On Tour: The Abels Go to Roanoke

11 Mar

March 7th, 2013  |  ABEL RAISES CAIN  |  Roanoke, VA


Roanoke, here we come! I find the passing landscape so beautiful with its tattered barns and bare trees atop rolling hills covered with snow. I’m lulled to sleep by the imagery and I dream about a packed house at the museum laughing uproariously at our movie. I’m awakened suddenly by the smell of fish. Our dog, Cecil, is panting heavily in my direction.

My dad is in the middle of asking again, “Are we there yet?” which he jokingly does every half-an-hour or so. After that harrowing nine-hour drive from Oswego, NY to Richmond, VA, a three-hour drive is nothing. Although I’m one to talk, as Jeff is doing all of the

driving. My father keeps saying stuff to jinx us along our journey. “Hey, there’s no traffic!” and “Oh, we’ll get there with plenty of time to spare” and “Wow, this car runs like a top. I’m sure it will never break down.” The ultimate jinx happened when he joked, “Well, at least weather won’t be an excuse for people not to show up at our screening in Roanoke.” The sun was blaring, but it was still chilly outside.

We checked into the Sheraton and it was a sprawling network of Kubrick-esque hallways. It took us fifteen minutes of walking on a paisley carpet treadmill to reach our room. We were pleasantly surprised at the accommodations, however. It’s one of the fanciest hotels I’ve stayed at in a long time!

Just minutes away, the Taubman Museum of Art is a surreal dreamlike structure. Its awesome presence guards the corner of a quaint downtown area. It was a tease not being able to check out the exhibits inside. The museum was closed by the time we arrived and had we only left the hotel a bit earlier, we could have wandered around some. But that would be so unlike the Abels to actually allow extra time and be early for anything! The guard on duty reminded me of Andy Griffith. Far from mild-mannered, he was poised for action and ready to pounce. We were chased by him and reprimanded when we accidentally stepped an inch over the border into an off-limits area as we were trying to locate the auditorium.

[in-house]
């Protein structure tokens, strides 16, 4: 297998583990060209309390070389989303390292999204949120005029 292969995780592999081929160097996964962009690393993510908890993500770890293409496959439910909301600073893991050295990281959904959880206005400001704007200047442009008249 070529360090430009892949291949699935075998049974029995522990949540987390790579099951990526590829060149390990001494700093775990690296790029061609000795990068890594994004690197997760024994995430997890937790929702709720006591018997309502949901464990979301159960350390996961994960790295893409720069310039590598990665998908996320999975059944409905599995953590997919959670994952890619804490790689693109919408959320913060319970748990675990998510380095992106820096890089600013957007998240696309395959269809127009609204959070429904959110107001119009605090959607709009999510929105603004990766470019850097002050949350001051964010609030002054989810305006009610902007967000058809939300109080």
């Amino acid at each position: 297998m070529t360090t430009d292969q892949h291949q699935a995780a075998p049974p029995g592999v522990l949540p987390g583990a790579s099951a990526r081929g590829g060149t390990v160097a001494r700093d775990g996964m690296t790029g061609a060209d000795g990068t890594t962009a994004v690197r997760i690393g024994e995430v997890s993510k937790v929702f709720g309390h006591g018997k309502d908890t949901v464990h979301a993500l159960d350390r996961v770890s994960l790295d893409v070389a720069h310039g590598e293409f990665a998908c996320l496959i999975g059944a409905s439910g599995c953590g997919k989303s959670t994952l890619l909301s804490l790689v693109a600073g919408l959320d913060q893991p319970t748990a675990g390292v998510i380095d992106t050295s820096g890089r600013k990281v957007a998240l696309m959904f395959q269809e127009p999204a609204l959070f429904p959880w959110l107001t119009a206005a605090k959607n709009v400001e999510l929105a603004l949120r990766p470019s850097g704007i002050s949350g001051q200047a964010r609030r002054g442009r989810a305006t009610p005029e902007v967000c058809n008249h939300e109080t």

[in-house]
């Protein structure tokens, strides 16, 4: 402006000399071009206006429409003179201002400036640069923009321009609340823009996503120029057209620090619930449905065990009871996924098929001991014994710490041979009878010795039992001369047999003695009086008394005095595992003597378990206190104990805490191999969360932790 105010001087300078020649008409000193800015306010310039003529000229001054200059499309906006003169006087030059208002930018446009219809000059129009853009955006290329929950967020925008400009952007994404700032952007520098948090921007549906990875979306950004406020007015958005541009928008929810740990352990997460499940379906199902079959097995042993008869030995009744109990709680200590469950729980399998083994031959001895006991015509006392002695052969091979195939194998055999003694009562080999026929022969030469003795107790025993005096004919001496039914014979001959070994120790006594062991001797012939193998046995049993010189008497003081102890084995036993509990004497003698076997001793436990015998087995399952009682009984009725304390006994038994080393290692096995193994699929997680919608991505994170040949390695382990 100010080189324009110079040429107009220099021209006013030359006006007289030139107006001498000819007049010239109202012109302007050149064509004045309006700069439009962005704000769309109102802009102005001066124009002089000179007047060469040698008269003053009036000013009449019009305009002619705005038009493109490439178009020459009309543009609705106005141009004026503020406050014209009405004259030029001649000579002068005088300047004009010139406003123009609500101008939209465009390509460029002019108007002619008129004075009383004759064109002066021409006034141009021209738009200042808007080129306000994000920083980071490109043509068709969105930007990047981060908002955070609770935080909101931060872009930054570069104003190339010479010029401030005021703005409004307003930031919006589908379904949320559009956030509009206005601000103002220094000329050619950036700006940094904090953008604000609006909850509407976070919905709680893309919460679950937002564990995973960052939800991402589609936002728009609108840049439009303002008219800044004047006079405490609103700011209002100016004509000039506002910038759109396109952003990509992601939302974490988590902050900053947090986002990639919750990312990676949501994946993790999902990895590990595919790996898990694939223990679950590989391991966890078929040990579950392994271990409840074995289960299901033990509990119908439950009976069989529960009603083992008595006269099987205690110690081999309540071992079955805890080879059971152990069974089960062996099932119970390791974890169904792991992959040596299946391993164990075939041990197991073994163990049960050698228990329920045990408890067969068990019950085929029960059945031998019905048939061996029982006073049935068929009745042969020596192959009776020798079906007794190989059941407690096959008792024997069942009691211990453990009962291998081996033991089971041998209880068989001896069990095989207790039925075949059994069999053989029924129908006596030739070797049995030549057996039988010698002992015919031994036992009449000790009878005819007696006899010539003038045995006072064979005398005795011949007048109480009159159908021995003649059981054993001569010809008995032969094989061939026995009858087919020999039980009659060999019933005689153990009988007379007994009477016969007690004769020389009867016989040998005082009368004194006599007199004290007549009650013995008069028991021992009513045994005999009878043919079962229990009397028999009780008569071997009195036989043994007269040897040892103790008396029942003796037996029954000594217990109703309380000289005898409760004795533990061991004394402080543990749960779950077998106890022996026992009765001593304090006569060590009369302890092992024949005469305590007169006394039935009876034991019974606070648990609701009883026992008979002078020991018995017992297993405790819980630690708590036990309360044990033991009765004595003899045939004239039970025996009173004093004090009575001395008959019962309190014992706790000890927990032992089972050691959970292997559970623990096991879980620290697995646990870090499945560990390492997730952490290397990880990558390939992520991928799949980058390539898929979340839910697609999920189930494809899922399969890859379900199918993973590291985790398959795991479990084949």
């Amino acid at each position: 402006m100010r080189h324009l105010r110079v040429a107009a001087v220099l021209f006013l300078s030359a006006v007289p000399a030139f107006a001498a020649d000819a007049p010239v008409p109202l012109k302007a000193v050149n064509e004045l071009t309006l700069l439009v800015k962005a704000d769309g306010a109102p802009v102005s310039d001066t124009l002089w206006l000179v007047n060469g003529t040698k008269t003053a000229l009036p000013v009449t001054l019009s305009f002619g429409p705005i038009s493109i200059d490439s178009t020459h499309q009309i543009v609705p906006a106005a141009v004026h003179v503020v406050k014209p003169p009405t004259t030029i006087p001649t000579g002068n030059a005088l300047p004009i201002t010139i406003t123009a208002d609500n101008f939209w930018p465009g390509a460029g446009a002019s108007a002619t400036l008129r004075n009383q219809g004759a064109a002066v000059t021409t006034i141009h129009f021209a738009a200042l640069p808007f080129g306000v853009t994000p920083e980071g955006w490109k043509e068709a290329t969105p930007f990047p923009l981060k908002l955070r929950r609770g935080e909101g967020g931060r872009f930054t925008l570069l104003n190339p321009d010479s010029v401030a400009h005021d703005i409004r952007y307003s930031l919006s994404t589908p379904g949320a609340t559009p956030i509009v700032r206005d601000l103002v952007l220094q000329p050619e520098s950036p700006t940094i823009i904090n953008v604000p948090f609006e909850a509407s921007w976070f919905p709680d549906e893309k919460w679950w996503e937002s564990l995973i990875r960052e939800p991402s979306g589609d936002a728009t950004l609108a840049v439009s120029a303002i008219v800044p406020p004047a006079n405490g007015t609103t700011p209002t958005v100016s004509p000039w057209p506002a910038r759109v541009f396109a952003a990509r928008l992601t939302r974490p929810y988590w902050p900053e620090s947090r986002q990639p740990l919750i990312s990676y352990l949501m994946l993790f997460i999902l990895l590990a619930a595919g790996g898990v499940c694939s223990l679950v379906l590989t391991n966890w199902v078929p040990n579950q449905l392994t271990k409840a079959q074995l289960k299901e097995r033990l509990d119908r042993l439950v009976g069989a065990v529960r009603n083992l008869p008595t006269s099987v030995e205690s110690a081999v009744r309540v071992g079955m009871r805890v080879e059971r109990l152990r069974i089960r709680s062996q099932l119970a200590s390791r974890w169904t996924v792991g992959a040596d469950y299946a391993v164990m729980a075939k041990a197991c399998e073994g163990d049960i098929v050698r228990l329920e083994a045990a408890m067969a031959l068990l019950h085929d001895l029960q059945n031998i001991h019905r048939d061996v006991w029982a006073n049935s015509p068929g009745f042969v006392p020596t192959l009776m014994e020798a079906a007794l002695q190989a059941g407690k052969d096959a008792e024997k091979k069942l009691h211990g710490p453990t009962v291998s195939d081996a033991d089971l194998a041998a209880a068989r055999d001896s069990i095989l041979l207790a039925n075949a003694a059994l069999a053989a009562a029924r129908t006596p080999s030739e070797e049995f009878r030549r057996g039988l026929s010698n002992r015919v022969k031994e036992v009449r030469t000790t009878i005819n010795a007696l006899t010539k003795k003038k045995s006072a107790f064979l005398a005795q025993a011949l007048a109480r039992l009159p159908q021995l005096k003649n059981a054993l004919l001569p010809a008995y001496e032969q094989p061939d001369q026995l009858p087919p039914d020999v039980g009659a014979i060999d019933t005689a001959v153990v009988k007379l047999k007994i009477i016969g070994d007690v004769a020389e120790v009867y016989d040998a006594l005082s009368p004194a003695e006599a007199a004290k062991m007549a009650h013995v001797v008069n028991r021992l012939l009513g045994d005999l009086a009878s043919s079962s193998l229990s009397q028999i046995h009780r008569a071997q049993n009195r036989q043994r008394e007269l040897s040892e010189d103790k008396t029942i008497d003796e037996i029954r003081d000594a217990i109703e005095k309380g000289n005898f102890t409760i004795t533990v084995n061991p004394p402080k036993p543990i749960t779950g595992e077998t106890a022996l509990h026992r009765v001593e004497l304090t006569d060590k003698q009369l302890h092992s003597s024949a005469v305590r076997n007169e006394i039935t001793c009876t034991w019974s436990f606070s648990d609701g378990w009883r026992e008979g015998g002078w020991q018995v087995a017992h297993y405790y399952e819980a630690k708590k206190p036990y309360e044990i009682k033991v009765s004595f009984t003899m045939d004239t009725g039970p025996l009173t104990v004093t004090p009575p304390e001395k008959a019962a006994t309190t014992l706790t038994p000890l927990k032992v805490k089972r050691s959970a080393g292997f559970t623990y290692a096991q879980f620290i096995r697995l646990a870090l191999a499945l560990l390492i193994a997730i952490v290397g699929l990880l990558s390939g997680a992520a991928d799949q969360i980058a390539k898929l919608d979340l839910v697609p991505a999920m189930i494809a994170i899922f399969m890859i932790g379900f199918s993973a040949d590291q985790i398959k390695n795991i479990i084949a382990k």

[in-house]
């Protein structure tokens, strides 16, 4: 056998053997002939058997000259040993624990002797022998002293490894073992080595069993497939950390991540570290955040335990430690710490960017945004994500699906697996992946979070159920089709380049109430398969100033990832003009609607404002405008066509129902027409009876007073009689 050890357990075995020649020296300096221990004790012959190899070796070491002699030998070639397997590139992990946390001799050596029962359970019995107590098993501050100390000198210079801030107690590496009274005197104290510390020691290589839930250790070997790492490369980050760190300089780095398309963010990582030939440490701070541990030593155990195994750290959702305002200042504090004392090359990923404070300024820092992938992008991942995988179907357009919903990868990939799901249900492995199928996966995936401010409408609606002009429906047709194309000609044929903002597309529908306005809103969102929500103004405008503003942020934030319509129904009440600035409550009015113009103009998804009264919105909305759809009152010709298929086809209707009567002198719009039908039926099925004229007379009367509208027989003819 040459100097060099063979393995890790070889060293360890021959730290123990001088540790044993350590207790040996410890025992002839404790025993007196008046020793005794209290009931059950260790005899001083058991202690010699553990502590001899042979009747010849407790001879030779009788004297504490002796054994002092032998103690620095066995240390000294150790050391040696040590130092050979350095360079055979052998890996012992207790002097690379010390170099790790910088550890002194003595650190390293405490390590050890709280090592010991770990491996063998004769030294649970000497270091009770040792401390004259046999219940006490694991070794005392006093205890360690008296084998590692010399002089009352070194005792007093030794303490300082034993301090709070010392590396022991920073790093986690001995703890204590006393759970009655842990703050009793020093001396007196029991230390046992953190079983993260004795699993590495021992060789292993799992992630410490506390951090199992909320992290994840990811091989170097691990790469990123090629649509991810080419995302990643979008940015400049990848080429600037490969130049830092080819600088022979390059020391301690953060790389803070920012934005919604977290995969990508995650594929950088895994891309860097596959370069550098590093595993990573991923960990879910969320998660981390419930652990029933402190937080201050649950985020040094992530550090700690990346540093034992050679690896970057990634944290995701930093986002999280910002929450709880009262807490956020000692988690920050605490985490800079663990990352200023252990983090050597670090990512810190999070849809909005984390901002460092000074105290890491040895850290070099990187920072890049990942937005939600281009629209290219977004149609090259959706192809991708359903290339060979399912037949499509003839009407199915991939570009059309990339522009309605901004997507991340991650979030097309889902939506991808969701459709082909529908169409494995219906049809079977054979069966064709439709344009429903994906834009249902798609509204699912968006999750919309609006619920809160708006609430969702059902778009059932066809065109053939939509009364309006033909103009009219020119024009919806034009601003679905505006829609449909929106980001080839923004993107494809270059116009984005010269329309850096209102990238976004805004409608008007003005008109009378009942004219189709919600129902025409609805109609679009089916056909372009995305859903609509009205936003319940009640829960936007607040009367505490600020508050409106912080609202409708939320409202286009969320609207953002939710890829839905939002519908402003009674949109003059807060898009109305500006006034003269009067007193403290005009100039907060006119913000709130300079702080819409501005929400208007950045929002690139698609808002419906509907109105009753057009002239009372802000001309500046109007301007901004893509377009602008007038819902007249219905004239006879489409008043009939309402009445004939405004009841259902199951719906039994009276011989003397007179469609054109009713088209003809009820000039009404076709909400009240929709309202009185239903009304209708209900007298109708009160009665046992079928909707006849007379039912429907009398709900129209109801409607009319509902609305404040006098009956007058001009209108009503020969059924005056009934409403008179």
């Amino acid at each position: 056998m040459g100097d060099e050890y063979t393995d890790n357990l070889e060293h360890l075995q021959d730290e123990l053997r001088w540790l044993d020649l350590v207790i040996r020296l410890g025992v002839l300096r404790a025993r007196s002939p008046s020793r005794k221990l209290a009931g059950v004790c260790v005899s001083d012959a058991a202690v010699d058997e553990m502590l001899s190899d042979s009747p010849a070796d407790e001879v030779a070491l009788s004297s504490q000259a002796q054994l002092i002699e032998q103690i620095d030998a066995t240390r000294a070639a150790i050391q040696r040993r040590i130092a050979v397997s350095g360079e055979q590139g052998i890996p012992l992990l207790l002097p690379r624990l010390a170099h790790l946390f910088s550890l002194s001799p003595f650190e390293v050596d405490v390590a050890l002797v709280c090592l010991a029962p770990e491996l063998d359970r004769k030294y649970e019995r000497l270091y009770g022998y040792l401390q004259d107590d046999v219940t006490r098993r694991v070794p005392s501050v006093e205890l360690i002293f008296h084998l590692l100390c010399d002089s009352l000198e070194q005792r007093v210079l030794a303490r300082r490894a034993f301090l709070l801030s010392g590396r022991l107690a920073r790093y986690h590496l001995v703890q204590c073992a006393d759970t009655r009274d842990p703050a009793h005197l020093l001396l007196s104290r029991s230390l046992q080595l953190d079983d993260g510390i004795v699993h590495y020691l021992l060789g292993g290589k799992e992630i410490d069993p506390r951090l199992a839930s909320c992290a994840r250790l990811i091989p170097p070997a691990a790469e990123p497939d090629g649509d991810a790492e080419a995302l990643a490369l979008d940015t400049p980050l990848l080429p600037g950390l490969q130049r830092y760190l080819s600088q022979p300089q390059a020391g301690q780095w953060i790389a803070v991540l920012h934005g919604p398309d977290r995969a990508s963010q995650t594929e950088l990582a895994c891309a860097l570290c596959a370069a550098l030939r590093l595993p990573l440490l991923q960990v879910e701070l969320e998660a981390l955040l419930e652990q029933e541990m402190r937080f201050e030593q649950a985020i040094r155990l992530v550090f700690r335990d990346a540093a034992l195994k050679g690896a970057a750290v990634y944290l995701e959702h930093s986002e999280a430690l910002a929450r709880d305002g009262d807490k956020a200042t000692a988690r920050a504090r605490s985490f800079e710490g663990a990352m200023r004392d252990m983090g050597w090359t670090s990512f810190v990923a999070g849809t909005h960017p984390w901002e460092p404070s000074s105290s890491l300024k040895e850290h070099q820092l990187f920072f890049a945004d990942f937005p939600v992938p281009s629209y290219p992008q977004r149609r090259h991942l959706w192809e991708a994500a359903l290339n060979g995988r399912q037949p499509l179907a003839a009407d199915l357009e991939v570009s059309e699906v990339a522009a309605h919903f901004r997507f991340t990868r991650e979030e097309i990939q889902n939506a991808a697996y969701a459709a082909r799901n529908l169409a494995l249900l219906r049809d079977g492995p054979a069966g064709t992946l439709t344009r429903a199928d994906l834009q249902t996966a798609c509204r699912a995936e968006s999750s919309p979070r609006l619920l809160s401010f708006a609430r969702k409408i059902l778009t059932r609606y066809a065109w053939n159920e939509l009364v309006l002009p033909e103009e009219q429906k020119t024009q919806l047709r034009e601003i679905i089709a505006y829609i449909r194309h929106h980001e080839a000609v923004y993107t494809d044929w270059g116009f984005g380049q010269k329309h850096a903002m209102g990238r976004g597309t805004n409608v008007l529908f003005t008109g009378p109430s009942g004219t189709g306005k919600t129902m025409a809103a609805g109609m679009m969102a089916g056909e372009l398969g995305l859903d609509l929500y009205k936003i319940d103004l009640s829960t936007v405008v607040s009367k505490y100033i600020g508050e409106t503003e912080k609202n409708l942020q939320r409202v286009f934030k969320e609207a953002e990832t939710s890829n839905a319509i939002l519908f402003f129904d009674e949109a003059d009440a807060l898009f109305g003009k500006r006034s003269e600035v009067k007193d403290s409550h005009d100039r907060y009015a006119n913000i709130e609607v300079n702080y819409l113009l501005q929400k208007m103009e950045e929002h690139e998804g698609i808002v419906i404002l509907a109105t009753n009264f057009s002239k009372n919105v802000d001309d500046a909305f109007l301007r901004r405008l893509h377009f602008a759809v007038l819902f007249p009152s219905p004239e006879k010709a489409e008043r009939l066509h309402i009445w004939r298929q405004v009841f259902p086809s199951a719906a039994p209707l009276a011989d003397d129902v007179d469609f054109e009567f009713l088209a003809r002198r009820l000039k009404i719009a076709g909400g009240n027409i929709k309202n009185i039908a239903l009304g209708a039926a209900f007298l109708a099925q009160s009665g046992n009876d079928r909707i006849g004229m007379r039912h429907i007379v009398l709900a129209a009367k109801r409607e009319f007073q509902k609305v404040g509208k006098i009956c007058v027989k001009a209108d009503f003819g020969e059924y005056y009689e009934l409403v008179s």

Jenny-Roanoke

I was told by our hosts that our screening was a highly anticipated event and that the local arts high school students were excited about it. Our community activity, which was slated to be a meet and greet with the students, unfortunately didn’t happen due to unforeseen circumstances. Had it happened, it probably would have made the difference in terms of generating interest and getting people to actually come out that night. But the sad news to report is that, aside from a few local folks, only two students came! Which is such a shame, seeing as how admission was free for them. But perhaps it’s a sign of the times. Why would any young person venture out of the house to see a movie these days when there are an infinite number of other things to watch, listen to and do, all accessible in the palm of one’s hand?

Reflecting back over the past couple of months, I wondered if some of the host sites thought my proactive PR efforts were a nuisance. But what happened in Roanoke is precisely the reason why I feel it’s necessary for a filmmaker to supplement a venue’s outreach campaign with his/her own. Problems arise when you get comfortable and think, “Oh, they’ve got that covered already” and you imagine crowds of people overflowing at the ticket booth. The reality is you have to bust your buns up until showtime. I guess I got comfortable and I kicked myself for it afterwards. Even with social media, the art of self-promotion is something I have not mastered.

Despite the fact that attendance was low, the few people who did come seemed to thoroughly enjoy the film. One of the women from the audience thanked me for “sharing this loving testament to my remarkable Mom and Dad.” Honestly, that means a tremendous amount to me and makes the entire experience worthwhile.

After the screening, we held a brief Q&A. My father is routinely asked if it is difficult to pull off a prank in today’s internet age. And the truth of the matter is that the elaborate stunts he used to do might not fly today, like Idi Amin’s fake green card wedding. But that’s not to say our modern media isn’t capable of falling for a sensational story, no matter how absurd the subject matter.

As soon as the theatre doors opened for folks to make their exit, my dad turned into a carnival barker, getting people to buy copies of his books. He then proceeded to practically accost the audience members, not letting them leave until they did buy something! Speaking of barking, in retrospect, we really should have done a creative PR campaign to alert the Roanoke community about the screening. As we were leaving town, we read in the paper that there was a dog show the week before at the Taubman Museum of Art. Maybe the Society for Indecency to Naked Animals should have revived its moral agenda and made an appearance to picket the lewd nude animals inside. That surely would have turned some heads! It’s okay. We’ll get ’em next time.

 

Post by OSIP Touring filmmaker, Jenny Abel

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